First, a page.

The media has had a large part to play in encouraging this epidemic of stupidity because stupid ideas attract audience stickiness. Both mainstream TV channels and social media platforms – have been encouraging pseudo-science for audience eyeballs and shares. The cost to humankind has been huge. Our very shock at hearing something preposterous – such as someone telling us that the earth is flat – or something horrifying – such as someone telling us that vaccines cause autism – allows us to suspend disbelief and give credence to something that is blatantly a lie. And when this lie is given credence by the media normalising it, there is bound to be a section of the population that takes it as the truth.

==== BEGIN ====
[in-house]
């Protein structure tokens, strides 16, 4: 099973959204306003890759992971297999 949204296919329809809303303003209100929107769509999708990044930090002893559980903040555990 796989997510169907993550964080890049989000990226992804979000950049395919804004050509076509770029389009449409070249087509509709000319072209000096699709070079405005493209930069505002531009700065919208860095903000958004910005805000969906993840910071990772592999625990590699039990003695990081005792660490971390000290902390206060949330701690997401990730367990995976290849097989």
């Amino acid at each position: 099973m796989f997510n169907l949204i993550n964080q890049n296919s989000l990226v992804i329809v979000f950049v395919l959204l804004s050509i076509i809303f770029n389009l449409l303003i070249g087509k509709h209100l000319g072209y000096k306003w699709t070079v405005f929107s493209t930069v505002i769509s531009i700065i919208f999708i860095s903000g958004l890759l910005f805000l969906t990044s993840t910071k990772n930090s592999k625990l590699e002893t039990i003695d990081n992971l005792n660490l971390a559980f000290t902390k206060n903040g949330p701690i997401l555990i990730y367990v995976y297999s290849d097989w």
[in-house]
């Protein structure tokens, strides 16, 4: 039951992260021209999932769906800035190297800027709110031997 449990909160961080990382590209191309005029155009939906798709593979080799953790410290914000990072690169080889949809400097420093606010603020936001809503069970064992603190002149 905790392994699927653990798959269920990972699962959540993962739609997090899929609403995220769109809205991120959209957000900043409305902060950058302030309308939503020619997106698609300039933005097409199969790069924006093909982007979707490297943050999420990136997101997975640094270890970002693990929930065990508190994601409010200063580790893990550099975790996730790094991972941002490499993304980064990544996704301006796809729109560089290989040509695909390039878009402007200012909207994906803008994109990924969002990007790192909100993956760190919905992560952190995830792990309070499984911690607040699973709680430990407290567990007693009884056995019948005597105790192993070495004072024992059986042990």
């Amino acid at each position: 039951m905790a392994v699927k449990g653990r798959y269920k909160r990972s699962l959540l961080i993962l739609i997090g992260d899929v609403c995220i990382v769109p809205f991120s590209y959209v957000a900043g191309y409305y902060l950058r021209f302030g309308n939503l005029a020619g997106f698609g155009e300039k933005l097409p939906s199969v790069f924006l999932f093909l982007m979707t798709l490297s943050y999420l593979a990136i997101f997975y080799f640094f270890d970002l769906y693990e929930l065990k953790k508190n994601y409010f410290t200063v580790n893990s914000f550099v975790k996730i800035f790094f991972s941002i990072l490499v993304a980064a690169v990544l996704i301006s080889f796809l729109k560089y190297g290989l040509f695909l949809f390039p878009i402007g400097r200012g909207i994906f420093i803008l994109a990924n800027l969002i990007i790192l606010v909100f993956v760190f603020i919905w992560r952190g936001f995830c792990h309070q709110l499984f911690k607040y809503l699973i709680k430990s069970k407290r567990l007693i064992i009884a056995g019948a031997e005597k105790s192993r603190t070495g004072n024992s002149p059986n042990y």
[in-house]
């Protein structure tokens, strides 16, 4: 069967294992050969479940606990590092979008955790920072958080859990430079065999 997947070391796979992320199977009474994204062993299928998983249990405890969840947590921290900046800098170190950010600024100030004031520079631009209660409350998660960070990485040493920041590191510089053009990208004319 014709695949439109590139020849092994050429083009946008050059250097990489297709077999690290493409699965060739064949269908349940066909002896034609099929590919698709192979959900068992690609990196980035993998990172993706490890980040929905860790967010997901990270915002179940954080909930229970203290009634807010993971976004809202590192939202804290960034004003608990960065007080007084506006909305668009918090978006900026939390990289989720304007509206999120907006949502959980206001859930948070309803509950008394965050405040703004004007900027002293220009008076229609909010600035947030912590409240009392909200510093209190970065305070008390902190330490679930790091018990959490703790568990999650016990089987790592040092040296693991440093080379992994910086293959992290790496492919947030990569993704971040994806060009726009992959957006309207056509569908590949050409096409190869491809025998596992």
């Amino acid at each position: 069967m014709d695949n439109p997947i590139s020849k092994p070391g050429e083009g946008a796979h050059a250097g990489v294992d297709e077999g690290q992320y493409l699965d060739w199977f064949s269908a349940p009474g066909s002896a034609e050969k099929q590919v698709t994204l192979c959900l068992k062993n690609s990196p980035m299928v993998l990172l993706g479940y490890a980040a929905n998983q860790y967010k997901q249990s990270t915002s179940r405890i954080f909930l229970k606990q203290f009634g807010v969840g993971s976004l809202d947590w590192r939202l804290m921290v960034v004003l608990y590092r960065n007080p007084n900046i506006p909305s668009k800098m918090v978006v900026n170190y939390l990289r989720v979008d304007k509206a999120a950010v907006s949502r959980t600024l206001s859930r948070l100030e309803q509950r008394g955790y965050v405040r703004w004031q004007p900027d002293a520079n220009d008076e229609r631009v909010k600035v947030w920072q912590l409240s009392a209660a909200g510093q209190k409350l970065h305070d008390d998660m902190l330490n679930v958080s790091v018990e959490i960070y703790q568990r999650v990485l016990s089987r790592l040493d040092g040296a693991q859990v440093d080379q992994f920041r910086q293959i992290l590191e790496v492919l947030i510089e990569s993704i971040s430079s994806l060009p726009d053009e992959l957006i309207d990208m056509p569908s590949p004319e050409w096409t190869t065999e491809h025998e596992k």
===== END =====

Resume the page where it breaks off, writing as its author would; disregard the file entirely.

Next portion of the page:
The other part of the problem has been institutional science itself. In the last three decades or so, it has retreated back into its ivory tower – keeping its distance from mere mortals. If we look at the early part of the 20th century, all the way to the 1980s – scientists were part of the popular icons of society - be it Einstein or Feynman in the west, or Vikram Sarabhai or Meghnad Saha in India – scientists were household names. They were accessible, gave public lectures, had space in news media to put forth their views, and reached out to build a scientific temperament in society. In addition to being scientists and researchers, they were also superb science communicators, who enthralled the population on the possibility of what could be. Saha, incidentally, got elected to Parliament as an independent candidate – he was that popular.